The following 10 pieces of advice are specifically designed for a 2,000 word essay: some of the things that I suggest might be less applicable for different assessment types (e.g., exams, dissertations, group projects) and I will give you exam-writing advice closer to exam period. If you are in any doubt, always ask the module co-ordinator. If you do not understand any aspect of the content below, do not worry because we have 11 weeks to address any issues that you might have – it can take lots of time and practice to master some of the concepts.
1. Answer the question. I have failed well-written and thoroughly researched essays simply because they did not answer the question set. Read the question carefully. What are the key words? It might help to repeat key words from the question throughout the essay, to ensure that you’re staying on track. If you’re unsure, speak to me after lectures and seminars, on the blackboard discussion board or come to see me during my office hours.
2. Presentation. As an examiner, a nicely presented and well-structured essay provides a positive first impression and makes our job easier. For this essay, follow the basic stylistic instructions:
o Typeface: Calibri, Arial or Times New Roman
o Size 12 (headings 14 and bold)
o Either 1.5 or double spaced
3. Structure, subheadings and word allocations. Subheadings are a necessary part of extended written pieces of work. They force you to focus on essay structure and flow and can be helpful if you need to cross-reference parts of the essay. Keep it simple, I do not want to see dozens of subheadings in a 2000 word essay. The following is a guide only (feel free to use a different structure); the important thing is that the three main pieces of advice are allocated similar attention.
o Introduction (200 words). This is a 2,000 word essay (which is not a lot, as you’ll soon realise) and I want you to get into the 3 main discussion points as soon as possible. The introduction should provide a very broad overview of the objective(s) of the essay, and should include a concise definition of key constructs or ideas.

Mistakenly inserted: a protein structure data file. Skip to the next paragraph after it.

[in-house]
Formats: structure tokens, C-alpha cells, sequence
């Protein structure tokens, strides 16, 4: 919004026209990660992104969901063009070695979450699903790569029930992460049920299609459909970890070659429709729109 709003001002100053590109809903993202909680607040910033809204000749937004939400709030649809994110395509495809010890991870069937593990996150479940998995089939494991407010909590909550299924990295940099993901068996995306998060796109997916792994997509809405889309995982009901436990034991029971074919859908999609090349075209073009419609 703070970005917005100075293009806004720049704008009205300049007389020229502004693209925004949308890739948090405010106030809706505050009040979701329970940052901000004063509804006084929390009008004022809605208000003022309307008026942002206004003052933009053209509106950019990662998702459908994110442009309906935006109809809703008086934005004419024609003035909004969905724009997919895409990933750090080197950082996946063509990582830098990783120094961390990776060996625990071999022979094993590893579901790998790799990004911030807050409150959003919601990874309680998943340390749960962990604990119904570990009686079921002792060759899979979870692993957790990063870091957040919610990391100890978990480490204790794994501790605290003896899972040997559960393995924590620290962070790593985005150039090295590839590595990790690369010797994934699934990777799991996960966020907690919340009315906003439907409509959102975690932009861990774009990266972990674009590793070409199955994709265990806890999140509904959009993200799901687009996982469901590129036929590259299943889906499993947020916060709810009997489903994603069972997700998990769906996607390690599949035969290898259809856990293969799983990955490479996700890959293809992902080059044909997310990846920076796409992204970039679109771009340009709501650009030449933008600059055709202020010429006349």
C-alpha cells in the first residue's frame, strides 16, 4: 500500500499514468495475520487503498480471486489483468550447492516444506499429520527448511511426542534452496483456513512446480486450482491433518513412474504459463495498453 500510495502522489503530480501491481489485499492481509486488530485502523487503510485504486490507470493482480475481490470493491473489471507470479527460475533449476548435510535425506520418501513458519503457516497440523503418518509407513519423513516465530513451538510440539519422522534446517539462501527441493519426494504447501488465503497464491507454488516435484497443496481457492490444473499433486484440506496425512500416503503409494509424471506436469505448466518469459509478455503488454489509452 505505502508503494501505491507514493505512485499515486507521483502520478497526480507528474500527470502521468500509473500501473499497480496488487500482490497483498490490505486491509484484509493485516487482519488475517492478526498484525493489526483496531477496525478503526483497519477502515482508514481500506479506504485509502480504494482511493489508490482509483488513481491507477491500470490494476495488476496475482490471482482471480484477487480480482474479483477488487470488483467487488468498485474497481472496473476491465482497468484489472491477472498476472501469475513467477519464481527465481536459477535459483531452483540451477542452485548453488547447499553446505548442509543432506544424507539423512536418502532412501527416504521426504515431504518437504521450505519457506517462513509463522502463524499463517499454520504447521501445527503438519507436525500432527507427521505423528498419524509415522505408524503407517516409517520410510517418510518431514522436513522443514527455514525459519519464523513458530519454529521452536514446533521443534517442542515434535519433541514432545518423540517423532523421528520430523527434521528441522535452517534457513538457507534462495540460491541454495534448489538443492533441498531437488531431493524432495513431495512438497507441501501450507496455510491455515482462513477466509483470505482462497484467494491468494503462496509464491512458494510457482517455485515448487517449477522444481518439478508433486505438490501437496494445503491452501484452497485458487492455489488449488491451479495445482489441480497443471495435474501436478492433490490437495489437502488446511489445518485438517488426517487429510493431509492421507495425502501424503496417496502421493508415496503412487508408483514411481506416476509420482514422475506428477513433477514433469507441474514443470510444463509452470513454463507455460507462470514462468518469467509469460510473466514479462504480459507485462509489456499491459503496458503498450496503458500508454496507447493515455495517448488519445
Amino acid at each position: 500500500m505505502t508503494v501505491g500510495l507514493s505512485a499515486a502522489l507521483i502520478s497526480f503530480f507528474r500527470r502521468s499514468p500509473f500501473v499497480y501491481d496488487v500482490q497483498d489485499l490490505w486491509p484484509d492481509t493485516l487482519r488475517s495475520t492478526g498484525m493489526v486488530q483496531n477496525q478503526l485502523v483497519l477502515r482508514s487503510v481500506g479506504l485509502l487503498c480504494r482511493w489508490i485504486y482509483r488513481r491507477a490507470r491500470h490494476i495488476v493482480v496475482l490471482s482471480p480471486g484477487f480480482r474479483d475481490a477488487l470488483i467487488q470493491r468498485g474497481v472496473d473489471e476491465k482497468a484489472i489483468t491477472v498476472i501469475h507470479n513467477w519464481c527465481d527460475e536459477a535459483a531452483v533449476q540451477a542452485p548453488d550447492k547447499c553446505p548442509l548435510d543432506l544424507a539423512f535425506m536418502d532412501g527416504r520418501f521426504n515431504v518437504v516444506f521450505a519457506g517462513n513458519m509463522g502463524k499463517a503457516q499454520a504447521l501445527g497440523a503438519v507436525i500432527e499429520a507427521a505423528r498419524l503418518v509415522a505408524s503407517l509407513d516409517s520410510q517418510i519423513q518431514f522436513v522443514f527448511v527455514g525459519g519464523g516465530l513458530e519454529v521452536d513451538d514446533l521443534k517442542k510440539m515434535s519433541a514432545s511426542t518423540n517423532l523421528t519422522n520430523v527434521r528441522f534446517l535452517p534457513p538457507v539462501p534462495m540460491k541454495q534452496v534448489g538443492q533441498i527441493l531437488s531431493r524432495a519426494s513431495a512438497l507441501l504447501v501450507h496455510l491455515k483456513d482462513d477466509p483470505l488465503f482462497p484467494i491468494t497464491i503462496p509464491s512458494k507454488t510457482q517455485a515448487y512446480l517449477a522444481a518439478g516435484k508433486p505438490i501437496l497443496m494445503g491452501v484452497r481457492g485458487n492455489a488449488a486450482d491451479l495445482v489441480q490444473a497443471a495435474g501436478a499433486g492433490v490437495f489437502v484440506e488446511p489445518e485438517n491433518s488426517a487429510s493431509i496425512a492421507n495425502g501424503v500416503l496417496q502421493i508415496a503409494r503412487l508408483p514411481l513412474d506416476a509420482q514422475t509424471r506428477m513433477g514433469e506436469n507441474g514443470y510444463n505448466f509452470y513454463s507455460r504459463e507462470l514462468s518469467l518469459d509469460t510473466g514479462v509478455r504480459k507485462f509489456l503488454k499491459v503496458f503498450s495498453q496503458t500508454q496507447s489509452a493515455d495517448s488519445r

o Advice 1: (550 words). Each of the three pieces of advice should comprise of 3-4 substantial paragraphs, with no paragraph exceeding 200 words. Each paragraph must have a very clear focus, which should be obvious from its first sentence. Paragraphs should logically flow from previous paragraphs without repeating or contradicting previous content.
o Advice 2: (550 words)
o Advice 3: (550 words)
Conclusion (150 words). I do not expect a summary of the essay – I have just read it. What I want to see here is a comment on the relevance of your essay: who might be interested in your arguments? For example, are there any practical implications? If you have been critical of the general body of literature, would you suggest some future research opportunities?
4. Be critical. This is a term that you will hear a lot over the next 12 months and we will talk about it throughout the course so do not worry of you don’t immediately grasp it. You must go beyond describing a piece of research (e.g., “Smith (1996) found that x leads to y”). The next stage – to get into the distinction grade range – is to tell me (the reader) why Smith’s findings should or should not be accepted. For example:
a. Is the fact that Smith’s research is 18 years old an issue? If so, why? Have more recent studies progressed the research community’s understanding of y?
b. Are there flaws or limitations with Smith’s methodology or theory? E.g., is it a biased sample (such as students, rich people or females)? Are the findings generalizable to the wider population (external validity)?
c. Has Smith’s study been replicated elsewhere? Or do other researcher’s agree with her position?
d. Do other researchers disagree with Smith’s theory? Does Smith neglect alternative theories (i..e, counter theories) that might also explain changes in y?
e. Academic phrase bank. The following is an excellent resource that is useful to help you write in a critical manner https://www.phrasebank.manchester.ac.uk/
5. Citing in the essay (also see #6, list of references). This is a really important issue; a failure to provide reference can lead to several issues, the most serious of which is plagiarism.
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